Family Photos vs 256 Kb RAM

Inky Frame

Discussion on HackerNews and Lobsters.

A while ago I was thinking about making something nice for my wife as a present for the Valentine’s Day. My eye caught a rather cool-looking 7-color eInk display with Raspberry Pico W on board - Pimoroni Inky Frame. From the first glance it looked quite polished with ready-to-use SDKs in Python and C++. I thought it would be interesting to make a dynamic family photo frame out of it, something that my wife could have on her table, with ability to switch photos from time to time with a press of a button.

I bought it on the same day. Oh boy, I did not know what I was getting myself into…

Disclaimer: This is not a promotional post and there are no affiliate links in this article. I actually hate this device quite a bit! Read along to find out why.

First impressions

Inky Frame packaging

Label on the packaging of Inky Frame. I think it looks fantastic! I have repurposed my box for other parcels, so this is from another buyer from the Pimoroni’s website.

First hour with the device was actually quite nice. The packaging was on point, the frame itself felt well-built with some pirate-let’s-hack-this-together vibe. I liked it! However, for some reason, the battery pack did not work. This was not a big deal for me, because my wife’s table has a built-in USB power, which I intended to use with the frame. Pimoroni did send me a replacement battery pack free of charge, but that did not work either. Probably there is some fault in the board itself, I am not sure and again, I did not really care at the time. The way the frame is powered turned out to be extremely important later, but I did not know that yet.

What do you mean a single photo is 3MB?


Chonky filesize for a chonky girl. This beauty is called Guinness, she is a lovely creature I had the pleasure to catsit for some time when I lived in Ireland.

The frame itself includes an SD card slot. My original plan was to load all the photos onto it and read it into the Raspberry Pico W’s RAM on demand. Pico then would convert the image into the 7-color pallete and transfer it onto the eInk screen. Pimoroni did a great job with their SDK - it is an absolute beast of a library. It already includes the logic for decoding JPEG images and implements a very decent dithering from RBG color space into 7 colors of the eInk screen. There is even an example of an image gallery - problem solved, right?

Or so I thought. Example image gallery uses space images from the James Webb Space Telescope. There is an interesting property about these images apart from their beauty - they are mostly black, which allows them to compress pretty nicely. Some of them are only 8Kb, which comfortably fits into the 256Kb of RAM on Raspberry Pico W. Even after cutting for the size of the screen (600 x 448 pixels) some of my family photos were still at least 130Kb of JPEG. Which by all means should fit into the 256Kb of RAM, but it actually does not.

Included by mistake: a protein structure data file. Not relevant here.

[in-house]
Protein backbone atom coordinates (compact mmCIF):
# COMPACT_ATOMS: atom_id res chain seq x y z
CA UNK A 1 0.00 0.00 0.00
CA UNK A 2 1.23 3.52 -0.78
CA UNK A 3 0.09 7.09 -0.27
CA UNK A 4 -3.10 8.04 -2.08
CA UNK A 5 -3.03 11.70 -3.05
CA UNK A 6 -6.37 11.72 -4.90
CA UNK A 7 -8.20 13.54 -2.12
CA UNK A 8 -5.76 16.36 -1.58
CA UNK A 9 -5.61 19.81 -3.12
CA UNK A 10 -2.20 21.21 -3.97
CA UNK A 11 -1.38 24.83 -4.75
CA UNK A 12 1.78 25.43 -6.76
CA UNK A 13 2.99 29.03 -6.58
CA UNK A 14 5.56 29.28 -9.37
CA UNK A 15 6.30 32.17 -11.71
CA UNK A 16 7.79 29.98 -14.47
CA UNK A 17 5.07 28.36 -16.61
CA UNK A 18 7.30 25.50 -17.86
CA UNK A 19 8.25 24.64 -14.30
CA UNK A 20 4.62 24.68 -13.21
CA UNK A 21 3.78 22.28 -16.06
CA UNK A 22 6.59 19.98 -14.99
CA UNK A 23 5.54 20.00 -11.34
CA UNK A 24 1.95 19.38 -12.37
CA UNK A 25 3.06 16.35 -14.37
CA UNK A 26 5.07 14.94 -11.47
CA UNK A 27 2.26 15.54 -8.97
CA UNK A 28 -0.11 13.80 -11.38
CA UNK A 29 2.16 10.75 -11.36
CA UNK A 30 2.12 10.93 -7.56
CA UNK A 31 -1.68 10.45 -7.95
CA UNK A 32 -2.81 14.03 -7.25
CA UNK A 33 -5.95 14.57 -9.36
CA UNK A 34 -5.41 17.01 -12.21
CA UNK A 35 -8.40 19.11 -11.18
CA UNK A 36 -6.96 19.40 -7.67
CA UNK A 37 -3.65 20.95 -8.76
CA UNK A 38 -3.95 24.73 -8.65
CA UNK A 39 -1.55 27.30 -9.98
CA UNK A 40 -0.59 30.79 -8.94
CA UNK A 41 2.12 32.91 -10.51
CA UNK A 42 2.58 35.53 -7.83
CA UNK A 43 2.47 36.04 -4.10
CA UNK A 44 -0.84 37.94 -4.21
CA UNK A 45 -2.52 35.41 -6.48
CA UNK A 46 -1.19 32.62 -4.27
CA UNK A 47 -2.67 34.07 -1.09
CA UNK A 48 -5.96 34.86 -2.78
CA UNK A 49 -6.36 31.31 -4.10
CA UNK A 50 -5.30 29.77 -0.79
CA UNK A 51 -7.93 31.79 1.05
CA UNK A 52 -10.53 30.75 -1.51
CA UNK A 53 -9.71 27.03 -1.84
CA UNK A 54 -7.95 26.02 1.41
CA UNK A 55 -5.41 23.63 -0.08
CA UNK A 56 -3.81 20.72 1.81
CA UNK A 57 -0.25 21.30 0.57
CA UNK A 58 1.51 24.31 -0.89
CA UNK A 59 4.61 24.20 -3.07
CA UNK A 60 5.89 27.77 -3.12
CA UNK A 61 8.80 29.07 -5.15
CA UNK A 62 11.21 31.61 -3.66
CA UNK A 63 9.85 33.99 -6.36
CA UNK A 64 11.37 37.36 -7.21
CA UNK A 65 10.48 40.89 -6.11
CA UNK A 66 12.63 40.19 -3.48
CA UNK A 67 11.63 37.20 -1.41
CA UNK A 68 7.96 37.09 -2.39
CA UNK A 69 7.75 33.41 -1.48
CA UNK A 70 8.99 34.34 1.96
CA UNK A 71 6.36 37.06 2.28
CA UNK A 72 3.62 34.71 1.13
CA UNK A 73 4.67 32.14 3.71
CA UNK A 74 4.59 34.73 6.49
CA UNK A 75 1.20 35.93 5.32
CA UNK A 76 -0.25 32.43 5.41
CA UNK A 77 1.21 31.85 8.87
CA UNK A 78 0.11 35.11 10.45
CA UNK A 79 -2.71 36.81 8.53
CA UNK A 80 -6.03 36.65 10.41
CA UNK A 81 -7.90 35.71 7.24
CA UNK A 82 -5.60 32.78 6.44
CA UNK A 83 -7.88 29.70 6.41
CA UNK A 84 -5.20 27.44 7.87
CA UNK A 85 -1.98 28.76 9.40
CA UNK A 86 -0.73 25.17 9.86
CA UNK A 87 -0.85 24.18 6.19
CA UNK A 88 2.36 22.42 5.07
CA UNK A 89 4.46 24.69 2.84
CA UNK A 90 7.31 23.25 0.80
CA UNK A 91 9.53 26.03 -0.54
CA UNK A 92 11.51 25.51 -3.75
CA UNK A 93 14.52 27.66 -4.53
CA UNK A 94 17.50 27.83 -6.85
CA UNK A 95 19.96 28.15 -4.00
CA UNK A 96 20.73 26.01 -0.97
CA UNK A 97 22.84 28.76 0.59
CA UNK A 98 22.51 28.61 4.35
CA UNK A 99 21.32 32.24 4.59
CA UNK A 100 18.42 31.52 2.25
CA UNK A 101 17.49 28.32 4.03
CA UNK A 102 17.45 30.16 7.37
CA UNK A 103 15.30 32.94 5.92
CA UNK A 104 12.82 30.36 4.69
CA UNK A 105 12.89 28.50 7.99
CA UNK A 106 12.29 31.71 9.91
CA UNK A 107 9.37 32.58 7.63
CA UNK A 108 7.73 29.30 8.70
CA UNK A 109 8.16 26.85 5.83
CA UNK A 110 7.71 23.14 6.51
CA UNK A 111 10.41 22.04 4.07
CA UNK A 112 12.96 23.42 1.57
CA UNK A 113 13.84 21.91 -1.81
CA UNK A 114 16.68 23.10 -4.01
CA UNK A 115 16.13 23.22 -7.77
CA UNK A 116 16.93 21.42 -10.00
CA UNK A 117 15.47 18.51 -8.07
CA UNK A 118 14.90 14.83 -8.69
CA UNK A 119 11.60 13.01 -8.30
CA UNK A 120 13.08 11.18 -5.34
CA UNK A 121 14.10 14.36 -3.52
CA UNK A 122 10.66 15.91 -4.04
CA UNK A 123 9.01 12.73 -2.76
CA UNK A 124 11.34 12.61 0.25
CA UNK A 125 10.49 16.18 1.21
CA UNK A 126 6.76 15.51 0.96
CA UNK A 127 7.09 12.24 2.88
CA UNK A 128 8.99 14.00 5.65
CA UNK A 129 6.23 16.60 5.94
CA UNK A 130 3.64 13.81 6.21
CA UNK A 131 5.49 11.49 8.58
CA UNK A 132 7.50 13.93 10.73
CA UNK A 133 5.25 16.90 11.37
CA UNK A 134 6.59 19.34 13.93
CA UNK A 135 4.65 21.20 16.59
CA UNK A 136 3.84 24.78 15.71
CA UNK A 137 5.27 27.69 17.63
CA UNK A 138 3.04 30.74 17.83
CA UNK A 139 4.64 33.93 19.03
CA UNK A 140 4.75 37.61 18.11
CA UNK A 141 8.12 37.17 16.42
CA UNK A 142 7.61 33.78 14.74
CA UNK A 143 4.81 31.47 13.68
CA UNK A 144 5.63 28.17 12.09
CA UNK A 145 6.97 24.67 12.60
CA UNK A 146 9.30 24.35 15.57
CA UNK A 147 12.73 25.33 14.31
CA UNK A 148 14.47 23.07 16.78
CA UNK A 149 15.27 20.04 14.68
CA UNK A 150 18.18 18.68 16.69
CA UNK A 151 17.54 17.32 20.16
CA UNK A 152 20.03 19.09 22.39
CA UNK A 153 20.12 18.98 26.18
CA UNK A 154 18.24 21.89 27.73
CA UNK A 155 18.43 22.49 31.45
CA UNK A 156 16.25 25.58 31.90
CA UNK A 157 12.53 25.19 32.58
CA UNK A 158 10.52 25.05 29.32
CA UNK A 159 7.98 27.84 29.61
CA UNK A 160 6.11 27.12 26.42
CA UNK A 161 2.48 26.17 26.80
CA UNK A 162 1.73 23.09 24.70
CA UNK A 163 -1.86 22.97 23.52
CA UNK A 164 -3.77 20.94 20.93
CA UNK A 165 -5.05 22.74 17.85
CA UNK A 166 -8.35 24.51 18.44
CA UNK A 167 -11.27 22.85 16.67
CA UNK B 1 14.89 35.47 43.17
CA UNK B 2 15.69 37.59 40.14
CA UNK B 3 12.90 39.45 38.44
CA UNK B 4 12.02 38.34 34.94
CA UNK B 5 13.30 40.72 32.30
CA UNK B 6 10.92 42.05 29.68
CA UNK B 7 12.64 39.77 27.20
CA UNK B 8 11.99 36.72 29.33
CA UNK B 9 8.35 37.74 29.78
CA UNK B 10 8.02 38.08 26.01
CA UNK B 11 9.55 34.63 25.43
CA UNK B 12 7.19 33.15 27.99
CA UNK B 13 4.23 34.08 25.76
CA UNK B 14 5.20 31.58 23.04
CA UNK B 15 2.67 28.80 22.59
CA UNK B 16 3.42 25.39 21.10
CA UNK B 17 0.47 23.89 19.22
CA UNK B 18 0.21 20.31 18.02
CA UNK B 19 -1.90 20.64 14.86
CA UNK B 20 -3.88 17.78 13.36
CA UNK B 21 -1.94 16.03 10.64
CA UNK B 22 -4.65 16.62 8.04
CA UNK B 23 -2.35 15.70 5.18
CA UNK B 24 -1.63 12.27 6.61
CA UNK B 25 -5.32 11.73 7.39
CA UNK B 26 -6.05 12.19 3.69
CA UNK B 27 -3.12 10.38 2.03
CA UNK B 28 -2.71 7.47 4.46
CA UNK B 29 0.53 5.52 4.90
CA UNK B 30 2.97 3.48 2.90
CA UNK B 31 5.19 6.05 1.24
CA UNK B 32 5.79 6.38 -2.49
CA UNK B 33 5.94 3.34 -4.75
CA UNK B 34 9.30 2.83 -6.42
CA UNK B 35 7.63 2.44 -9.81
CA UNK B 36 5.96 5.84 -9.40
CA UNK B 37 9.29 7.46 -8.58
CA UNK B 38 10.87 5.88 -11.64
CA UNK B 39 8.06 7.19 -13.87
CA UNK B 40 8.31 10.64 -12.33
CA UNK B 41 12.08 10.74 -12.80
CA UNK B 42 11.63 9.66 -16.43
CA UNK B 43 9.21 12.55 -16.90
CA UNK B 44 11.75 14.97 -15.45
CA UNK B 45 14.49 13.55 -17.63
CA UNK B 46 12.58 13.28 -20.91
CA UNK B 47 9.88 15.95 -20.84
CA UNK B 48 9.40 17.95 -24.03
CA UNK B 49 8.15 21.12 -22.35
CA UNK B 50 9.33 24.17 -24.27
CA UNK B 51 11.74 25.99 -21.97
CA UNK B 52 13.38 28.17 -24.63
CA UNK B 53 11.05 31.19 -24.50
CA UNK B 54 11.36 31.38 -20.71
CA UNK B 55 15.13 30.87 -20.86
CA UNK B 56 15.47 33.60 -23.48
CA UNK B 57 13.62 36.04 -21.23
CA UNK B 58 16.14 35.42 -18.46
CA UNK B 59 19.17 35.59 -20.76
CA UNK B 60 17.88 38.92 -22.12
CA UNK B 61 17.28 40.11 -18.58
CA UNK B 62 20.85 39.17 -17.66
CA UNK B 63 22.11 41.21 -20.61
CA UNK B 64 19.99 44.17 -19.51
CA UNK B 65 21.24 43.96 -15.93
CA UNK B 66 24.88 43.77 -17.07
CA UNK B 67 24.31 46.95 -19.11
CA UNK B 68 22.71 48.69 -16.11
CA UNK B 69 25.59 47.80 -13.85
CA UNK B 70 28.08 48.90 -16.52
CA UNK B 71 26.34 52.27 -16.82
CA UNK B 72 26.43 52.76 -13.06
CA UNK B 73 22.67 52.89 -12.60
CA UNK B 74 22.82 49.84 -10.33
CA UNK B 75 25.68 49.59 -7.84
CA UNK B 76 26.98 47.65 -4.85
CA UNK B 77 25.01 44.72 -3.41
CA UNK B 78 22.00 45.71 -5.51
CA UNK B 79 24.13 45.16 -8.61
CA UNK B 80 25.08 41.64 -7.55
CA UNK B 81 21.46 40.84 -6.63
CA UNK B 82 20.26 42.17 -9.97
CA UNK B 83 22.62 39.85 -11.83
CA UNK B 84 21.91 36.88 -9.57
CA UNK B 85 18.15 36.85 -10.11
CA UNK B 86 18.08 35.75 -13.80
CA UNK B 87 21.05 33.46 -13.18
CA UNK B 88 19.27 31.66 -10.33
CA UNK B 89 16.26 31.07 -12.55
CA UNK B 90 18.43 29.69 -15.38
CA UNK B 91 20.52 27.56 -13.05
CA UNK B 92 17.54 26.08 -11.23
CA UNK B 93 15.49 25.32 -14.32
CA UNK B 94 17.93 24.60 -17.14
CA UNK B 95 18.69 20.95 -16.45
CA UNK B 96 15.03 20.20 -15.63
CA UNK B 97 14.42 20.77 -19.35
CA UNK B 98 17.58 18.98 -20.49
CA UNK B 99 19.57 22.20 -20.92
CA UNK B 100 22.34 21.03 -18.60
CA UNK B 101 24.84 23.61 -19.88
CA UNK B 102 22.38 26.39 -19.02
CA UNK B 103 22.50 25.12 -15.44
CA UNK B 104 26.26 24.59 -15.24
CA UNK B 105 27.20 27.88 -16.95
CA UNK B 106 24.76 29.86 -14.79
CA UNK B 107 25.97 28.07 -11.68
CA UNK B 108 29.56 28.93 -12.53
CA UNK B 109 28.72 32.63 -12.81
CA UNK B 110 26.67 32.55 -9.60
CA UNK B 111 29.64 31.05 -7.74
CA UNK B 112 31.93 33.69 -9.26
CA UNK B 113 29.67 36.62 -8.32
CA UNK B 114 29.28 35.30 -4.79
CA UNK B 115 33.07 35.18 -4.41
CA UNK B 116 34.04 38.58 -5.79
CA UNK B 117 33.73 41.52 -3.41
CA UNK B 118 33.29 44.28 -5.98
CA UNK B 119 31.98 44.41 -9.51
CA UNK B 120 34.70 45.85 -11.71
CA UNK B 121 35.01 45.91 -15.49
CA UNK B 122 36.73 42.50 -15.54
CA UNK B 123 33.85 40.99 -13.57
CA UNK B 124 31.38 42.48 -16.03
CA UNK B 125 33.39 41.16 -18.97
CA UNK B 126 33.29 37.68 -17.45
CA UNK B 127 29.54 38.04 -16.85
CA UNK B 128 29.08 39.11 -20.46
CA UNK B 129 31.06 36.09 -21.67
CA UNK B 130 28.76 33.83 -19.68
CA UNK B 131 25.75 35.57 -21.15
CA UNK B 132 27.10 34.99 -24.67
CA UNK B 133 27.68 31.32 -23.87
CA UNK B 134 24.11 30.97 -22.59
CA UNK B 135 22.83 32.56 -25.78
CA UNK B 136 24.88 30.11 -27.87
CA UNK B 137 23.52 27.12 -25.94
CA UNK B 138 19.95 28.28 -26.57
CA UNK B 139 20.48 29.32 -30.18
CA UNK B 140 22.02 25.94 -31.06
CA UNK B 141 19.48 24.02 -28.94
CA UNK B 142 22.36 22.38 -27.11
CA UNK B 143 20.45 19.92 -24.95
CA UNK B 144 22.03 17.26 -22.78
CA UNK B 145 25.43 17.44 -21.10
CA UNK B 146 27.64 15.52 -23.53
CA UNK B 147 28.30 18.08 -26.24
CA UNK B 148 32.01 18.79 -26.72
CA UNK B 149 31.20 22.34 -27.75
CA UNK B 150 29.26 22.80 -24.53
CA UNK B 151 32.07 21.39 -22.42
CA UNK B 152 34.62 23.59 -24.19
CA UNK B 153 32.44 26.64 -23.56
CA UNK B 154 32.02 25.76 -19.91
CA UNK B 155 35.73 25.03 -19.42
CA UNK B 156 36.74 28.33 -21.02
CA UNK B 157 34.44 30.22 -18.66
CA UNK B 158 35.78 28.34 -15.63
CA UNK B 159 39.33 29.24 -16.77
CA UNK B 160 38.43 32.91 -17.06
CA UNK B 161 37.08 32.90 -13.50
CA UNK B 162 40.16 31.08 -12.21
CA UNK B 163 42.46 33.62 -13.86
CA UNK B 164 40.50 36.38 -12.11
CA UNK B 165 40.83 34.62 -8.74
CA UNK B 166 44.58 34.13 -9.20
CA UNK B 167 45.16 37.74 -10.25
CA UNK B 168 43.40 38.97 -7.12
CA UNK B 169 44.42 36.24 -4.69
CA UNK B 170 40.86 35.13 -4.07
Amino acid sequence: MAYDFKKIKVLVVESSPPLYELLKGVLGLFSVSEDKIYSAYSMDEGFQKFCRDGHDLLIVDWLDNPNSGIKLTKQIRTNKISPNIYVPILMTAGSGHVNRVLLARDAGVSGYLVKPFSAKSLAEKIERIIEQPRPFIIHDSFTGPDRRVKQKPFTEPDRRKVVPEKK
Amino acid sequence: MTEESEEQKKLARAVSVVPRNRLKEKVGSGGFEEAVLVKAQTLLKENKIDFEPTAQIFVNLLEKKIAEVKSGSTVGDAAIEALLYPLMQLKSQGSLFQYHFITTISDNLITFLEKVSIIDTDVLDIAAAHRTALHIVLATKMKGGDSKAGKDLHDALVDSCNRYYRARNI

The thing is, the Pimoroni SDK itself does take a considerable portion of RAM. It provides an interface to “draw” on some internal buffer and then flush this buffer onto the screen. You cannot turn this buffer off, probably because writing the stream of bytes into the eInk screen directly is a very nich use case. From my experiments, we have around 130Kb of RAM to spare, which is too close to the photo size. My naive version coded in MicroPython ran of memory every half of the time I turned on the frame.

Hacking a solution close to a deadline

I think it was like 12th of Febraury when I discovered the problem with the image size. I needed a solution, and fast, so I came up with a simplest one I could think of. If a single image does not fit into RAM, let’s cut it into multiple smaller ones and read it one-by-one. The process of adding a photo to the frame turned into:

  1. Open GIMP
  2. Scale the image so that an interesting part of it fits 600 x 448 crop area
  3. Cut the image to 600 x 448 size
  4. Save it with the lowest possible quality
  5. Run imagemagick incantation convert input.jpeg -crop 75x56 +repage +adjoin output_%d.jpeg to cut the image into 64 parts
  6. Repeat

I knew this would bite me in the future, but at the time I just rolled with it. The resulting images did not have the size of 130Kb / 64, unfortunately. The smaller the image, the less context the compression algorithm has, so the resulting parts turned out to be around 18Kb each.

The Raspberry Pico W then read all 64 images from the SD card sequentially (which took at least 10 seconds in total) and put each of them in the corresponding part of the buffer. It worked. It was dog slow, but it worked.

There was one thing I did not fully understand though. For some reason, none of the code examples from Pimoroni contained any loops. I was expecting to see at least one loop in the image gallery example, because you need to check periodically if any of the buttons were pressed and change the image if they were. Again, I did not give much care to it because of the deadline, and just wrote a busy loop checking for button inputs. I did not care for power consumption either because of USB power, so it was good enough. As it would turn out later, I dodged stepping into an enourmous rabbit whole of undocumented behaviour by doing this. I mean, of course I did step into it later down the line, but at least not before the deadline.